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Getting Vaccinated

After I have been fully vaccinated, do I still need to wear a mask and take other precautions?

Even if you are fully vaccinated, the Centers for Disease Control and Prevention (CDC) still recommends wearing a mask in certain instances, and you still need to follow guidance at local businesses, schools, and workplaces.

Anyone who is not fully vaccinated still needs to wear a face mask, practice social distancing, and take other precautions. Face masks can help prevent an infected individual from spreading the virus. Face masks are not recommended for children less than 2 years of age or for individuals who have trouble breathing or who cannot easily remove them.

Wearing a mask is most important if you have a weakened immune system or if, because of your age or an underlying medical condition, you are at increased risk for severe disease, or if someone in your household has a weakened immune system, is at increased risk for severe disease, or is unvaccinated. If this applies to you or your household, you might choose to wear a mask regardless of the level of transmission in your area.

In the US, people are still getting sick, being hospitalized, and dying due to COVID-19. Precautions such as wearing masks in public places, staying at least 6 feet apart from others, and avoiding crowds and poorly ventilated spaces can help reduce the spread of COVID-19.

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If I already had COVID-19, do I still need to get vaccinated?

CDC recommends COVID-19 vaccination regardless of whether or not an individual was previously infected. Vaccination induces a much higher antibody response than natural infection.

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Should I delay my COVID-19 vaccine if I am scheduled for surgery?

There is no need to delay getting vaccinated against COVID-19 until after surgery. Fever is a potential side effect of COVID-19 vaccines, and having a fever after surgery raises concerns about a possible surgical wound infection. For that reason, it is a good idea to allow at least one week between getting vaccinated and having surgery.

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What side effects should people expect from the vaccines?

Some individuals who are vaccinated may have a sore arm, fever, or other symptoms. These symptoms are normal, should be expected, and are a sign that the body is building immunity.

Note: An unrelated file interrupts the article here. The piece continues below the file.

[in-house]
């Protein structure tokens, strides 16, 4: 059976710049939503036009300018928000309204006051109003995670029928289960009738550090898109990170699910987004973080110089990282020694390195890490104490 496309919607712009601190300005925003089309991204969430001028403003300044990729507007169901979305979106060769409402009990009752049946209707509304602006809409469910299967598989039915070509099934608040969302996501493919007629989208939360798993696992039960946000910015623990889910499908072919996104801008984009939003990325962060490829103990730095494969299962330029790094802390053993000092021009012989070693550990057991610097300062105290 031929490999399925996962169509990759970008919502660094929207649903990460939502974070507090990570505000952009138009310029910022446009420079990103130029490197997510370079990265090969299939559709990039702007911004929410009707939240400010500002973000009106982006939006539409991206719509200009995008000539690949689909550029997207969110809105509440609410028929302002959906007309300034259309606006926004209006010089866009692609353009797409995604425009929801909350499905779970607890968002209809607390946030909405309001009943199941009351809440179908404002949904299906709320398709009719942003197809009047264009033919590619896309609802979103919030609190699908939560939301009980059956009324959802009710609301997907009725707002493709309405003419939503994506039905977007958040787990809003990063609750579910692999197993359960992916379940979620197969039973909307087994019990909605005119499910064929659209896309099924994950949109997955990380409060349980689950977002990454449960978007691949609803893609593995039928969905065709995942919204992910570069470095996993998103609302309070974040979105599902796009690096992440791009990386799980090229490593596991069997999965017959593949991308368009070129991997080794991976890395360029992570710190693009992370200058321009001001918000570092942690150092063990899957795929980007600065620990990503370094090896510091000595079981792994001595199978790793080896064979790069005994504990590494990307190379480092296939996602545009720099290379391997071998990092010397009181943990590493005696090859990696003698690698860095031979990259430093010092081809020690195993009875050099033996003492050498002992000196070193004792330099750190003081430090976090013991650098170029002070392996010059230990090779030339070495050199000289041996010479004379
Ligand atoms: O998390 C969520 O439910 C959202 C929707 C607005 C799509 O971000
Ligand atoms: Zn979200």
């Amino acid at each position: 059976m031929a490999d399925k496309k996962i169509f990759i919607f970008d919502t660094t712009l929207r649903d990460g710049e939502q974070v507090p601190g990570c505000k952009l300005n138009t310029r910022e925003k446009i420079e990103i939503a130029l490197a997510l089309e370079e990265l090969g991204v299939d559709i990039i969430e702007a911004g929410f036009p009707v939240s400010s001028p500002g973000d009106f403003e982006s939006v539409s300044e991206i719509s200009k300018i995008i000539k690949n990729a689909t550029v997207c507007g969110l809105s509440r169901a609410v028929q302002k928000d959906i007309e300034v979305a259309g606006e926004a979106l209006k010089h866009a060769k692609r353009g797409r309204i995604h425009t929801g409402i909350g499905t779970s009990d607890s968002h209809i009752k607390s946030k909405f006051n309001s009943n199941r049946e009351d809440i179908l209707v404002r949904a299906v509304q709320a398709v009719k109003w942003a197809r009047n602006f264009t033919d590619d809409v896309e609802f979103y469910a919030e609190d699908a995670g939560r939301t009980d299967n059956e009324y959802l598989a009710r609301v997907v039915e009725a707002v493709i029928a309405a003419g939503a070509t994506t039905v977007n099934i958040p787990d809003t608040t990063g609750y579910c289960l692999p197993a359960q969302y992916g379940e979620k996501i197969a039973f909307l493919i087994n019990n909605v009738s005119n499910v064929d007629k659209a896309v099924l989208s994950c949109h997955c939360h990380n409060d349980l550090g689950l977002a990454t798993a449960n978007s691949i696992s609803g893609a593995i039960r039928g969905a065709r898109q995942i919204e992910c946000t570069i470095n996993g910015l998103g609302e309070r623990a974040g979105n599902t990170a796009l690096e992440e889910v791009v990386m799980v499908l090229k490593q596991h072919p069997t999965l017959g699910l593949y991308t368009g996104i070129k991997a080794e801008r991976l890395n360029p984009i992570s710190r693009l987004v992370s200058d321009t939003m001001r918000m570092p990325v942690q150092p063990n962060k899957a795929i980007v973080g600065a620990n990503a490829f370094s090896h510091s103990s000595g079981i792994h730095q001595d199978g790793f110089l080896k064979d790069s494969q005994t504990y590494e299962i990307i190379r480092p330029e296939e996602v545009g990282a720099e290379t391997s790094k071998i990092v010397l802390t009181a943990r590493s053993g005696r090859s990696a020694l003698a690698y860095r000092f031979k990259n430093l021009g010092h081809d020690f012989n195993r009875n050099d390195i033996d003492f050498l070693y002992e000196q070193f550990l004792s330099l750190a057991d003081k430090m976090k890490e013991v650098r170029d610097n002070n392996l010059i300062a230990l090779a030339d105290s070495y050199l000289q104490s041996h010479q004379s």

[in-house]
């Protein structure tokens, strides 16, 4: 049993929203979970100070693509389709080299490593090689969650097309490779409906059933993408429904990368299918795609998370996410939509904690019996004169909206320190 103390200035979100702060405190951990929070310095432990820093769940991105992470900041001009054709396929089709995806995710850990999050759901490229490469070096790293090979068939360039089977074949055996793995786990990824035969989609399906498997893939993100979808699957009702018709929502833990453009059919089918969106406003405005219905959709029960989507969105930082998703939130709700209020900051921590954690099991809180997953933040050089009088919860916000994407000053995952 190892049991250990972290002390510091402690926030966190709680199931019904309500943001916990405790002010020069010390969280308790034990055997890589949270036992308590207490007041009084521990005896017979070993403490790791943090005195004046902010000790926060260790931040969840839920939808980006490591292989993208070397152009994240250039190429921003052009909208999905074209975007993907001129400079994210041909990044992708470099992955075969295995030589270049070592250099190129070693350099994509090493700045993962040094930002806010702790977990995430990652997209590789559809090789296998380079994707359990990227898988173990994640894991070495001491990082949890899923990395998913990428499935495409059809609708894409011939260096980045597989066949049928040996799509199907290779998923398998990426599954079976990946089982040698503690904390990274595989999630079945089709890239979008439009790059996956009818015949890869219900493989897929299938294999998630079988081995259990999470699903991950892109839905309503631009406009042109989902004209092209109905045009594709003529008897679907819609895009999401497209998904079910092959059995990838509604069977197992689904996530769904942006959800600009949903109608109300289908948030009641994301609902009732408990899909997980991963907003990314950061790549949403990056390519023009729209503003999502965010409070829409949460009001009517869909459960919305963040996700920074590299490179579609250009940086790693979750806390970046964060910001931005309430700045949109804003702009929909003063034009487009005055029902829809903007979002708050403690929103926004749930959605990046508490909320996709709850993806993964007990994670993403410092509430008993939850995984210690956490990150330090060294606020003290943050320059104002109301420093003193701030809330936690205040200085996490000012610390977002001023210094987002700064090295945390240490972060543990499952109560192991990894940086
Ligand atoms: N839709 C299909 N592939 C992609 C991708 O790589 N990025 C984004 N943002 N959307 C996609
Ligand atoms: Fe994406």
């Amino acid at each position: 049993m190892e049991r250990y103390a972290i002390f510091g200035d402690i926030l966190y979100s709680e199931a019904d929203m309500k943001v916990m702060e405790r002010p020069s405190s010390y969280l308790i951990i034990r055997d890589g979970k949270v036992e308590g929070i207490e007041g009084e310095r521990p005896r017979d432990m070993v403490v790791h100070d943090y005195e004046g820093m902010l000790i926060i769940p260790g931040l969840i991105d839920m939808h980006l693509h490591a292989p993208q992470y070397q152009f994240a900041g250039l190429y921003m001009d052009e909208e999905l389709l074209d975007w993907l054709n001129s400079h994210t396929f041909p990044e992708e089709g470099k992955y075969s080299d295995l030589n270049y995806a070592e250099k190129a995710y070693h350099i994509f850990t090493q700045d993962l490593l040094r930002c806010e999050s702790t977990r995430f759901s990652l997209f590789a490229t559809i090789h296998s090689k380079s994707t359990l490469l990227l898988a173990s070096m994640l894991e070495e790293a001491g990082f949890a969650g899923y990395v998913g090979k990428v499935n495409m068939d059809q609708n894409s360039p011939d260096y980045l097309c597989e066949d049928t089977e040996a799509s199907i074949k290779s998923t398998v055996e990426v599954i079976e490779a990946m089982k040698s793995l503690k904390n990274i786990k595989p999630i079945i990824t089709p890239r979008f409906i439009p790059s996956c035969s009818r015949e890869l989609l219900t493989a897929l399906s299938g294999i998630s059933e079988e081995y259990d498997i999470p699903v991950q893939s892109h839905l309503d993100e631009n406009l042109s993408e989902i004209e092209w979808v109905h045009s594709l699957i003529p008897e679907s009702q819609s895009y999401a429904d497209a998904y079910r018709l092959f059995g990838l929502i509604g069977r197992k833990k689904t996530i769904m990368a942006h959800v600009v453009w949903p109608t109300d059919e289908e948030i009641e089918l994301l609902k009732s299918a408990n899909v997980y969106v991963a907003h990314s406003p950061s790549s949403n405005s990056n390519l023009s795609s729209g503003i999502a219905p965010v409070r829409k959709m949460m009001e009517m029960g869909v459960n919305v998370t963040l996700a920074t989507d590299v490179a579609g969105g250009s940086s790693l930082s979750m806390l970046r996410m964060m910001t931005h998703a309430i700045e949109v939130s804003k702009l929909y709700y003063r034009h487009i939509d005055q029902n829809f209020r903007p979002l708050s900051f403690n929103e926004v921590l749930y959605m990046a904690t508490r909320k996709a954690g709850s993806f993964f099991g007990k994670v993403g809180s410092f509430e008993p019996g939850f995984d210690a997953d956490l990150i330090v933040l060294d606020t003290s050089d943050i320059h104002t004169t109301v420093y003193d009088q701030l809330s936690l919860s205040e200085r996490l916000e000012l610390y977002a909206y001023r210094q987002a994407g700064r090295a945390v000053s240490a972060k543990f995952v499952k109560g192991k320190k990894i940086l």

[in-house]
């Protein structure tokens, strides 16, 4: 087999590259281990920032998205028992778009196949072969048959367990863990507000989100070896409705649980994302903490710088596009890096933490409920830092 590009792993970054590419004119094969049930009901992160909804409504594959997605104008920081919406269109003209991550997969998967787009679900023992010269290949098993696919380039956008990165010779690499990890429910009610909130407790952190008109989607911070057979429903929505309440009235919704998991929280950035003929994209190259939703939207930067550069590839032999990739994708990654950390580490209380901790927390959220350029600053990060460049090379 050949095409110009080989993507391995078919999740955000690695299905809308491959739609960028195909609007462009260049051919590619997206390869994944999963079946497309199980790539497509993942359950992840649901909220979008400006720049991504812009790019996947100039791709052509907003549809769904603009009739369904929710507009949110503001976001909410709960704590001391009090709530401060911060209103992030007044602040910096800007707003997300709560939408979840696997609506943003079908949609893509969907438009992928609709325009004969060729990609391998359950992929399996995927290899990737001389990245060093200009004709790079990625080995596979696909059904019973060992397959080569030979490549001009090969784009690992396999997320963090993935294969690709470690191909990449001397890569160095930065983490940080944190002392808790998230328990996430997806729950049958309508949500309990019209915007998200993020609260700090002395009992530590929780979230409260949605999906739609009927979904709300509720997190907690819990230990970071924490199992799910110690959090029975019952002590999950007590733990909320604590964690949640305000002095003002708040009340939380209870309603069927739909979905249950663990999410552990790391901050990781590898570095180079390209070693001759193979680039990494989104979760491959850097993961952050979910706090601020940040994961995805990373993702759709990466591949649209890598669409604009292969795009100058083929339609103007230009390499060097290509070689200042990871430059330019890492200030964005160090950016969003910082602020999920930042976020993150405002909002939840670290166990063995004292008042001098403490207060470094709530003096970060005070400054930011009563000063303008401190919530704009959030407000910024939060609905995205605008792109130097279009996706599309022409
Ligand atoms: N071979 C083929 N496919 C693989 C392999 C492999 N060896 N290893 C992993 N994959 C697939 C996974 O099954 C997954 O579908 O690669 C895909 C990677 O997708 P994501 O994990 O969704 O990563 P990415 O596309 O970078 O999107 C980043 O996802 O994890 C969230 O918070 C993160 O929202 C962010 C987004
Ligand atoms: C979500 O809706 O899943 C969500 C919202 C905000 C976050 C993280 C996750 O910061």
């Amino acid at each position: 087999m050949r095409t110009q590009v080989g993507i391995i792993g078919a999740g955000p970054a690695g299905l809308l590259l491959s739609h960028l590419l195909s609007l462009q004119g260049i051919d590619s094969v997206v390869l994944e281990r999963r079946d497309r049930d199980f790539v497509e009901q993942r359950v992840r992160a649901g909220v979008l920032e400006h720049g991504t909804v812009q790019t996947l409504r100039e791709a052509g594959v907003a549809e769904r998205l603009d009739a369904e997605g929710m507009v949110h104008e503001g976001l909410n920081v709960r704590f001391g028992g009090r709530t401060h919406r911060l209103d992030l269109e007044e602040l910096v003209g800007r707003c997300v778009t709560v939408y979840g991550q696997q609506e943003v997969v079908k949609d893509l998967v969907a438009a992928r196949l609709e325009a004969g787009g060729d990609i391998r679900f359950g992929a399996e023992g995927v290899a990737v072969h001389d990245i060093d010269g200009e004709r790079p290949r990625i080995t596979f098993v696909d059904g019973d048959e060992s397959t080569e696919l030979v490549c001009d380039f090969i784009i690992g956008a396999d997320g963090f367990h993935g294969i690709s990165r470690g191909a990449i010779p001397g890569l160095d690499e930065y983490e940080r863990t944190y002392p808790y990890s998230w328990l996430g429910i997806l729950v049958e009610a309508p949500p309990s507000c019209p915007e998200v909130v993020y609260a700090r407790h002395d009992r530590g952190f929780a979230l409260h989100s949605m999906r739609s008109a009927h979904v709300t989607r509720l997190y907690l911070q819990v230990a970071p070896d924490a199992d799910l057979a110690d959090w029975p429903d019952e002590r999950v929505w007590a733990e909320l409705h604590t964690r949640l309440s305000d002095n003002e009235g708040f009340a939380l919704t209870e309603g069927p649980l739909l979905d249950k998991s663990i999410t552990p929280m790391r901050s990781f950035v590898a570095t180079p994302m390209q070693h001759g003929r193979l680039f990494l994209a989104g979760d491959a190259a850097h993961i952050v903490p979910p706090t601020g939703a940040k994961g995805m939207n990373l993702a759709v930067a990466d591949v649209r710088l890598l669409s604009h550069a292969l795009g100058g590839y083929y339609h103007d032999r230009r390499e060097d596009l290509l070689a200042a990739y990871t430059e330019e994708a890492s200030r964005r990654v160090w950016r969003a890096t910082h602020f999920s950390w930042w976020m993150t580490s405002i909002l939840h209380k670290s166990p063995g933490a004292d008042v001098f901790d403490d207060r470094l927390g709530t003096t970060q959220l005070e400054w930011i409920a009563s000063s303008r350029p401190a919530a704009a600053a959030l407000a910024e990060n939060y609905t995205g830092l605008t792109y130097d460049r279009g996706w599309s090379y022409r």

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What can be done to relieve side effects of COVID-19 vaccines?

Side effects are normal signs that the body is building immunity. These side effects usually go away in a few days. Over-the-counter medicines, such as aspirin, antihistamines, or acetaminophen, may help relieve fever, pain, or discomfort after getting vaccinated—but should not be used before getting vaccinated.

To reduce pain and discomfort in the arm, apply a clean, cool, wet washcloth over the area, and use/exercise your arm gently. To reduce discomfort from fever, drink plenty of fluids and dress in layers that can be removed.

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What is the purpose of my COVID-19 vaccination card, and what should I do if I lose it?

The COVID-19 vaccination card is simply a medical record to help keep track of which type of vaccine you received, when you received it, and when you are due for another dose if necessary. You should keep your vaccination record in a safe place, as with all medical records. It is a good idea to make a copy of the vaccination card and keep the copy secure as well. Avoid carrying the card in your wallet to prevent losing it. Laminating the card is not necessary, and can make it difficult to add booster doses. If you lose your card, contact the site where you received your vaccine or your local health department for a replacement.

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Who should not receive COVID-19 vaccines?

Authorized COVID-19 vaccines are safe for most people, with few exceptions:

  • Current vaccines are not authorized for children younger than 5 years of age
  • Individuals who have had severe allergic reactions to other vaccines or injectable therapies should not get vaccinated against COVID-19. Those with other allergies may be vaccinated but should remain at the vaccination site for 15-30 minutes for observation, following vaccination.
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Interaction with Antibiotics and Other Drugs

Do COVID-19 vaccines interfere with other drugs and medications?

COVID-19 vaccines do not interfere with the vast majority of prescription and over-the-counter drugs that can be taken safely and effectively by those receiving COVID-19 vaccines. Talk to a healthcare professional if you have specific questions about your medical care.

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Is it safe to take an antibiotic before or after receiving a COVID-19 vaccine?

COVID-19 vaccines do not influence or interact with antibiotics, so when indicated, antibiotics may be taken at any time relative to COVID-19 vaccine administration.


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Is it safe to take a pain reliever when getting a COVID-19 vaccine?

Do not take a pain reliever or fever-reducing drug before receiving a COVID-19 vaccine because these drugs may impact the immune response to the vaccine. If you experience side effects after getting vaccinated, it is safe to take these drugs as needed to treat pain. Patients routinely taking low-dose aspirin or anti-inflammatory medications may continue to take these medications as instructed.

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Updated November 2021

Sources: Centers for Disease Control and Prevention, Food and Drug Administration